Thursday, October 29, 2009

Miguel the Magnificent

I bought a discarded picture book from the library a few years ago entitled My Dad the Magnificent, which is about a boy discovering that his ordinary father is truly magnificent. Miguel and I haven’t read it yet, and he may be too old now, but I think about it from time to time.

I am not magnificent at all, but children, certainly until they become adolescents, often see their parents as heroic or close to perfect. One time I made some typically self-deprecating comments but Miguel quickly interjected something about how I was really, really good at whatever I was bashing myself over.

On Tuesday, at his teacher conferences, we were talking with the art teacher and I said, “Miguel does come from an art-challenged household.” Miguel looked at the teacher and then at me and said, “But you’re a very good artist.”

I had to stifle a laugh. I’ve progressed beyond stick figures and I can draw better than Verna, but, trust me, I couldn’t even win a drawing contest on the back of a matchbook. But Miguel doesn’t see me that way. He thinks I have talent, in several areas. He still brags how I tossed a football to him 30 yards after an Oregon football game in Eugene last year.

The danger with being self-deprecating in front of our children is that we prematurely burst the bubble of our self-image in front of them. And since this happens before they come to the realization of our ultimate imperfection on their own, it is often confusing and scary. Children need their parents to be role models for as long as possible.

I have realized over the past few days that even though Miguel may not be magnificent, he is pretty darn close to being wonderful.

The first thing his core (or homeroom) teacher said to me at the beginning of the conferences was, “I adore Miguel. He’s amazing. Is he in the GATE (for gifted students) program?”

“No, should he be?” I asked.

Ms. Rogers said, “No. I’m not sure there are any advantages to being in the GATE program.”

Later Miguel told Verna and me that he thought Ms. Rogers had asked if he was in the gay program. “I thought,” he said, “what’s a gay program?”

I am not writing about Miguel being superb or extraordinarily talented. I don’t want to put that pressure on him. He’s a normal 11-year-old kid who is very good in school and loves sports. But as he edges towards being a teenager, I am more and more impressed with how he handles himself in life.

Last night he and I watched the World Series, the only time we allow him to watch TV with Maya around. Verna and I even let Miguel sit on the couch with his plate of pasta during the game. Maya, Verna, and I sat at the kitchen table. But, even as his beloved Yankees were losing, he couldn’t stop talking about the amazing play by Phillies pitcher Cliff Lee, a backhanded grab of a sharp hit ball that he deftly tossed to first base for an out.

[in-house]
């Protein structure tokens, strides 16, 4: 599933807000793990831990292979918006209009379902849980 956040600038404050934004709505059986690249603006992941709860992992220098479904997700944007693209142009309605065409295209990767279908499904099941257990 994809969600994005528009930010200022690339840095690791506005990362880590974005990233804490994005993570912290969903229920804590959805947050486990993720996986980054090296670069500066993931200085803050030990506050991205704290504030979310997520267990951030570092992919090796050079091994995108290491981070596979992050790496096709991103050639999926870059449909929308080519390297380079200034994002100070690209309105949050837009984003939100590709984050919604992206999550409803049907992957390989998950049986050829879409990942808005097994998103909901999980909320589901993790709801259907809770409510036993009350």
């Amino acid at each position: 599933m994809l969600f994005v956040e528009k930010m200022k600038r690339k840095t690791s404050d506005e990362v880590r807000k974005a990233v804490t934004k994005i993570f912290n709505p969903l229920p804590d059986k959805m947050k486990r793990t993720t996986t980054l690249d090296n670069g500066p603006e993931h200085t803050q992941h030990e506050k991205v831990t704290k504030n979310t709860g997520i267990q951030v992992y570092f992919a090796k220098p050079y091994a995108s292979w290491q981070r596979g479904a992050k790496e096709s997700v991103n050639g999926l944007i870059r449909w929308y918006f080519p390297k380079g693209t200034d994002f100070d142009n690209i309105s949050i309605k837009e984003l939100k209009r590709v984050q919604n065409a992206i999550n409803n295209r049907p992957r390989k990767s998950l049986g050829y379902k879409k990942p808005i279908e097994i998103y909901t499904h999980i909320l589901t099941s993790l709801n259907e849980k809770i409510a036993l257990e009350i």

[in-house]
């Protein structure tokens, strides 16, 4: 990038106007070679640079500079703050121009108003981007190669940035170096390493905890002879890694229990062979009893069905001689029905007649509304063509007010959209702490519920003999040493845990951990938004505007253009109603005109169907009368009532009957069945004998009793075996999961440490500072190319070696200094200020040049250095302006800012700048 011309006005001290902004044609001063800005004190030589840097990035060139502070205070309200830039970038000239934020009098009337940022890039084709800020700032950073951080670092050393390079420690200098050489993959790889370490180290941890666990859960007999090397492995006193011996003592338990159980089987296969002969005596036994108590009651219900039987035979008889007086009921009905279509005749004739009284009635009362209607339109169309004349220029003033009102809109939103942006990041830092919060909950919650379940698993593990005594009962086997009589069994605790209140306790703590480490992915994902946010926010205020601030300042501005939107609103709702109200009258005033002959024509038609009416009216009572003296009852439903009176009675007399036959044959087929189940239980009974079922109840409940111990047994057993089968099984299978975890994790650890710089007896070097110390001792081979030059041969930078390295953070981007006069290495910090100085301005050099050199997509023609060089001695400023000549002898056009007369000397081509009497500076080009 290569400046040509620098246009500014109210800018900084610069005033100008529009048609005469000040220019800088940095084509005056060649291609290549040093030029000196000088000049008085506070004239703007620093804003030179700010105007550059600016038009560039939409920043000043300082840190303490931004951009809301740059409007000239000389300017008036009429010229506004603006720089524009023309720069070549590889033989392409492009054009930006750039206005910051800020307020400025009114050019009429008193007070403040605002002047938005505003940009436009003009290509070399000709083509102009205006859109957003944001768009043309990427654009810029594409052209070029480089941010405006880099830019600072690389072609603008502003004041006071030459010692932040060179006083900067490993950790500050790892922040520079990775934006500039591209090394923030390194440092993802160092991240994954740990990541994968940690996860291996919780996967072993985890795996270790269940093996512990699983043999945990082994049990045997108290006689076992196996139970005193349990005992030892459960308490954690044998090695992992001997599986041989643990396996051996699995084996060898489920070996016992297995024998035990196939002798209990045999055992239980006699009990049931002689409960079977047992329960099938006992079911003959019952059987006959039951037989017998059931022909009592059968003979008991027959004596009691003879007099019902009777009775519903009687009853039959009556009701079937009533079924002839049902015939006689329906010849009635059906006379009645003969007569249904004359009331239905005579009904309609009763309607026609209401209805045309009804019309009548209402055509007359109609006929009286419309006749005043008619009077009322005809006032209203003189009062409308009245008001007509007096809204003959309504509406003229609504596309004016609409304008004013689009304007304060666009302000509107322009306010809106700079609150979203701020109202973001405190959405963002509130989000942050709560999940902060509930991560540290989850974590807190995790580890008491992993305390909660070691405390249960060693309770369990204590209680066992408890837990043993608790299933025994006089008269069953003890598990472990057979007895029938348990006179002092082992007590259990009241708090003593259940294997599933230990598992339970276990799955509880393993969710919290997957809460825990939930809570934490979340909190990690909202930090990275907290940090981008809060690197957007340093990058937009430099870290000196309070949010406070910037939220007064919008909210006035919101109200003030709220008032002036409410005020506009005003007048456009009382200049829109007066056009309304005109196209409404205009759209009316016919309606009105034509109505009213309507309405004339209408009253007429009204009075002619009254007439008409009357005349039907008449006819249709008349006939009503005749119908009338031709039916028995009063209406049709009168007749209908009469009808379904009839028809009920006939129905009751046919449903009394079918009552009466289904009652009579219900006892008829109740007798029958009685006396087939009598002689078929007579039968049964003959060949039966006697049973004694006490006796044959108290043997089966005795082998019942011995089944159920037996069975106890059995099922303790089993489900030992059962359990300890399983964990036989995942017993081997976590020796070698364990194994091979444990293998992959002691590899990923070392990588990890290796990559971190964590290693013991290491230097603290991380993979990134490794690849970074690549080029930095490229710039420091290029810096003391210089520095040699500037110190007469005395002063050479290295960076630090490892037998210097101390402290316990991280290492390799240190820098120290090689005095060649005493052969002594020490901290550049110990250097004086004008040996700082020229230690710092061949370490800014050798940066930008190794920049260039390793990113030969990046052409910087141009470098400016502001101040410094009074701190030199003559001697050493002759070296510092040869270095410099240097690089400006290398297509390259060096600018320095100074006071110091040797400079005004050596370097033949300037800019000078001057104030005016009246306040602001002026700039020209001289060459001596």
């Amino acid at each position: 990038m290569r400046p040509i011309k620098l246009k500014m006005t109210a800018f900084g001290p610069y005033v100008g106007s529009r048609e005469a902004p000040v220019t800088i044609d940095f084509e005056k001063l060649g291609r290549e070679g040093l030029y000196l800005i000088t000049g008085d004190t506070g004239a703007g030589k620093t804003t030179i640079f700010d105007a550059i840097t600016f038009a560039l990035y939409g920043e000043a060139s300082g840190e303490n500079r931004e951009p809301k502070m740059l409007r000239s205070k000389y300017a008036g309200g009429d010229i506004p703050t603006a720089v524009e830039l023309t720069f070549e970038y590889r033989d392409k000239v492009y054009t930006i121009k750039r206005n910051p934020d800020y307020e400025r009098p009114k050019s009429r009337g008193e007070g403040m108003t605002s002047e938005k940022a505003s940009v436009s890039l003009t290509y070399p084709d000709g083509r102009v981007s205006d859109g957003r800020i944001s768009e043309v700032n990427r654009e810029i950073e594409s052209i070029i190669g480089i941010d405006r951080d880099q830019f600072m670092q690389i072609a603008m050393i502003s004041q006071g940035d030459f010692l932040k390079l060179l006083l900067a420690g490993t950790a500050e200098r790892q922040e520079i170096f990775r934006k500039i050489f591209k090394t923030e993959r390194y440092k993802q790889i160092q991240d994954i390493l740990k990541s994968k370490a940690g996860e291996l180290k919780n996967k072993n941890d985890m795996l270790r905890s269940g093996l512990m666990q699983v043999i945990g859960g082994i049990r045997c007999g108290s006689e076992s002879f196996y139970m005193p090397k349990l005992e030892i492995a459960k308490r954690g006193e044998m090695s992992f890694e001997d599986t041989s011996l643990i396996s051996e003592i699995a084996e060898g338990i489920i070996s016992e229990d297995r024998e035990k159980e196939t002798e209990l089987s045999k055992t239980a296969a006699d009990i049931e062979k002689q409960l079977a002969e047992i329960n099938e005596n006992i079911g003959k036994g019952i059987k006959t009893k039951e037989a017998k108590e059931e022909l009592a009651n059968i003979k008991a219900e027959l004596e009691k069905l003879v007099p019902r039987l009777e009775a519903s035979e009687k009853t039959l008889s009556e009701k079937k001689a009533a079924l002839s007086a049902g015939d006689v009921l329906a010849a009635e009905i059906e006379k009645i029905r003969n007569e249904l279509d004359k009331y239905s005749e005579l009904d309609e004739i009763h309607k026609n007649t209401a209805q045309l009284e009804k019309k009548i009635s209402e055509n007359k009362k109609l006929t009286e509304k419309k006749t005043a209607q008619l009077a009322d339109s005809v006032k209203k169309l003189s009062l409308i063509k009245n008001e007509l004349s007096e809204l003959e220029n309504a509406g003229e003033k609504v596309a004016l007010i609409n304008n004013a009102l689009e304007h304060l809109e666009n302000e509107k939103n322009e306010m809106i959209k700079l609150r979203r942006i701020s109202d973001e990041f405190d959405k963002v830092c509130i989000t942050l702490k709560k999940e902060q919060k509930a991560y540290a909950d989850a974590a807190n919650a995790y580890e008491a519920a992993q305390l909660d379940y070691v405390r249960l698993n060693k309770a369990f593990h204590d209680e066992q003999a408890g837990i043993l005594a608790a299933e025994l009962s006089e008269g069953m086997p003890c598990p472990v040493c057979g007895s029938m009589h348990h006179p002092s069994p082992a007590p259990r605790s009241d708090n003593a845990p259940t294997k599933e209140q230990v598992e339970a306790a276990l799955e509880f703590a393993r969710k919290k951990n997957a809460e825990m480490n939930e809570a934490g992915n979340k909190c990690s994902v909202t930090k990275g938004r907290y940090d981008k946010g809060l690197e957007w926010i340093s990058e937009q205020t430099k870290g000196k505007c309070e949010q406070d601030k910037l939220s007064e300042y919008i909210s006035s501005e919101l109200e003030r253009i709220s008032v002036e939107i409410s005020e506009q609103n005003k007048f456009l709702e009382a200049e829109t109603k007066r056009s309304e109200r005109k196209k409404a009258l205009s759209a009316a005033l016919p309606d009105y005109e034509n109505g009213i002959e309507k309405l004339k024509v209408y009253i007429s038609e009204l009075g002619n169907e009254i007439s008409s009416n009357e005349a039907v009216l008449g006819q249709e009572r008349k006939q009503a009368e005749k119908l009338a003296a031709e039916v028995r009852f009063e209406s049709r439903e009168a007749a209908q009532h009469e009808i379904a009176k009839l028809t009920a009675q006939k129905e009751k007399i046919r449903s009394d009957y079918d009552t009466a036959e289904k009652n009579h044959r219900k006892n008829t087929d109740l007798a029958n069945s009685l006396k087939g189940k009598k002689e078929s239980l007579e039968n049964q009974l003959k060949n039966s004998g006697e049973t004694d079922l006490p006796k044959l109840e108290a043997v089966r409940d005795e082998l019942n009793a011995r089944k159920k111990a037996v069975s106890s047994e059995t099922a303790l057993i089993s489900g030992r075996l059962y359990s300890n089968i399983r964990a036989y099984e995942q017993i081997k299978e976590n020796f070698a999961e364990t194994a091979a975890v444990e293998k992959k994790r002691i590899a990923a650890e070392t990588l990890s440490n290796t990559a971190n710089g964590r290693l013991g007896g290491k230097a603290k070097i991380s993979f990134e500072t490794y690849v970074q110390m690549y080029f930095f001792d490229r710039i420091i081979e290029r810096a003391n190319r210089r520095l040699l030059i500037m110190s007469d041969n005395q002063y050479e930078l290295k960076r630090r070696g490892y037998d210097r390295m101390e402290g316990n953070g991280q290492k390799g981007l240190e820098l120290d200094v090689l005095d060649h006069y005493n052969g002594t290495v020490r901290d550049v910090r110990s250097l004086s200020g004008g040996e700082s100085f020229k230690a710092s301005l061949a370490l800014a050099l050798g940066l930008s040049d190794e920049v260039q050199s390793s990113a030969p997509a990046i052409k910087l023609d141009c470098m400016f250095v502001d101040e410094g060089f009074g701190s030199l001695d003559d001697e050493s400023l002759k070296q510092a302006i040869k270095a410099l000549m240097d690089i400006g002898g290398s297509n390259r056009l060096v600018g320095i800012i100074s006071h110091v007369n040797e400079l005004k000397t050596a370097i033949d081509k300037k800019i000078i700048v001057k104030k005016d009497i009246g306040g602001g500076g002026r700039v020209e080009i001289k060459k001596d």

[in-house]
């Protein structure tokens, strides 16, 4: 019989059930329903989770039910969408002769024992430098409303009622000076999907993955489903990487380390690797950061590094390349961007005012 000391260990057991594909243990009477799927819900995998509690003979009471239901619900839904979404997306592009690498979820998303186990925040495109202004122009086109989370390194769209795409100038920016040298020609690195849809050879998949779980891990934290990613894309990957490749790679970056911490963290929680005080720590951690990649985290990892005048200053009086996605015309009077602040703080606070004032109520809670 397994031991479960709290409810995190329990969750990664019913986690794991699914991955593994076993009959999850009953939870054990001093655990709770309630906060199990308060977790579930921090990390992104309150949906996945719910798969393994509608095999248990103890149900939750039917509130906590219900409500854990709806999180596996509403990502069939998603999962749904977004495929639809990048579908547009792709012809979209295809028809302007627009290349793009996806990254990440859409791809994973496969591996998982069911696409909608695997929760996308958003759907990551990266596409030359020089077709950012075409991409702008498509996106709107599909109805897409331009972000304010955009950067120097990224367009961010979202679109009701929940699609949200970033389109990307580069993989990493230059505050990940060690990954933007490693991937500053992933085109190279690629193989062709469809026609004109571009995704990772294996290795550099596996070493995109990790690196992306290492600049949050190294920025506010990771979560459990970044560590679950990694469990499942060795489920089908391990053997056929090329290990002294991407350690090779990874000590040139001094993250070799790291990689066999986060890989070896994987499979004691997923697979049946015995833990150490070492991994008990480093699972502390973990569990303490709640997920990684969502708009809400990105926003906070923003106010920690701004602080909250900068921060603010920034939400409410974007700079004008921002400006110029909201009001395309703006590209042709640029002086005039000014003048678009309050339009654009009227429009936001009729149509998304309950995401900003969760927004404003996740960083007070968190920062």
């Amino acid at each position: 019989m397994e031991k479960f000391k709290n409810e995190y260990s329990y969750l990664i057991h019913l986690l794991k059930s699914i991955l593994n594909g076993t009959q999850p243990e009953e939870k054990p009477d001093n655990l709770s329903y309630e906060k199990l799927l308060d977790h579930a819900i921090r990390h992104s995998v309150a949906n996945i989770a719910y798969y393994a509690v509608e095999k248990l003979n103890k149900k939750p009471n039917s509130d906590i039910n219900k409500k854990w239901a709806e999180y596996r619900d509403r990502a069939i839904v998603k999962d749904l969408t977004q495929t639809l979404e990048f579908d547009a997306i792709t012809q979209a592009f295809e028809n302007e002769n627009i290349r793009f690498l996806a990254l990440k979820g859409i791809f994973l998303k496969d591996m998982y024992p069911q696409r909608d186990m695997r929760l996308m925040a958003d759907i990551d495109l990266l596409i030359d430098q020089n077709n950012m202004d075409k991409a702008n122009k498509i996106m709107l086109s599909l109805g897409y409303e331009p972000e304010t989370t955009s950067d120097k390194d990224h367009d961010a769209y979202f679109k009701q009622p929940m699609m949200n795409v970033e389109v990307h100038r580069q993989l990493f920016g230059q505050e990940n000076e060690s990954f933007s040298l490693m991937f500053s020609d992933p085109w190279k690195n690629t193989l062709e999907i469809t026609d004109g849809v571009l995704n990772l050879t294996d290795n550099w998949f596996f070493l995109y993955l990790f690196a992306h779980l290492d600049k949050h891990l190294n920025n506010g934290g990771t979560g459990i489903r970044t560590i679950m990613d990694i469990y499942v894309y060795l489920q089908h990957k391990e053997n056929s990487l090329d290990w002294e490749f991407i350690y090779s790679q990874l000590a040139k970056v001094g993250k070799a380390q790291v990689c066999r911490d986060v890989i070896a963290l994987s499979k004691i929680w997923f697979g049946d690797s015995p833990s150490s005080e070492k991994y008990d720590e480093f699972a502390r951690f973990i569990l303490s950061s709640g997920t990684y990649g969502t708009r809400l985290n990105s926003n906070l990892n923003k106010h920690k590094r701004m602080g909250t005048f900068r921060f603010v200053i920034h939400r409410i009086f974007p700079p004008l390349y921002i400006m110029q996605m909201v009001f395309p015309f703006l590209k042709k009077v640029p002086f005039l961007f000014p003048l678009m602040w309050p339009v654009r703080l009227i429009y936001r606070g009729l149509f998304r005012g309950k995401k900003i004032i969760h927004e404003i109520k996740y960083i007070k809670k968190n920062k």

“You’ve got to watch the replay. I hope they show it again. He caught it behind his back,” Miguel said.

Miguel’s team was losing and headed toward defeat, but he was still excited about a great moment from an opposing player. Miguel didn’t mope or appear upset that the Yankees lost. By the end of the 8th inning, Miguel had grabbed a football and was running from the kitchen into the living room, diving without using his hands onto the couch. He wasn’t distracted by the Yankees loss or giving up as a fan, but he seemed to need to expend some energy. And he kept saying, “Dad, are you watching?”

Miguel was more impressed with his ability to hurtle over the end of the couch or straddle it as if he were running the hurdles. And why not? It was just a game, which is easy for me to say since I am a life-long Red Sox fan giddy beyond belief when the Yankees fail mightily on the grandest of baseball stages.

But it was Miguel’s attitude that caught my attention. Because Verna is feeling drained by her radiation treatments and I sometimes don’t get home until 5:30, Miguel takes Maya to the park before dinner. This morning he said to Verna and me at the breakfast table, “Maya and I played hide and seek at the park yesterday.”

“Just the two of you?” I asked.

“Yes,” he said.

“Did she understand the game?” Verna asked.

“Yes,” Miguel replied.

Maya adores Miguel, too. She wears a pink Yankees hat an always wants to follow him to the park or the basketball court. I walked into the living room last night and the three of them were watching the game. I asked Verna who she was rooting for. “The Yankees,” she said as Miguel smiled. Maya walked right up to me and said, “I’m rooting for the Yankees, too.”

Yes, she wants to be just like her big brother. In fact, if we asked her she’d probably say he was magnificent. And she’d probably be right.

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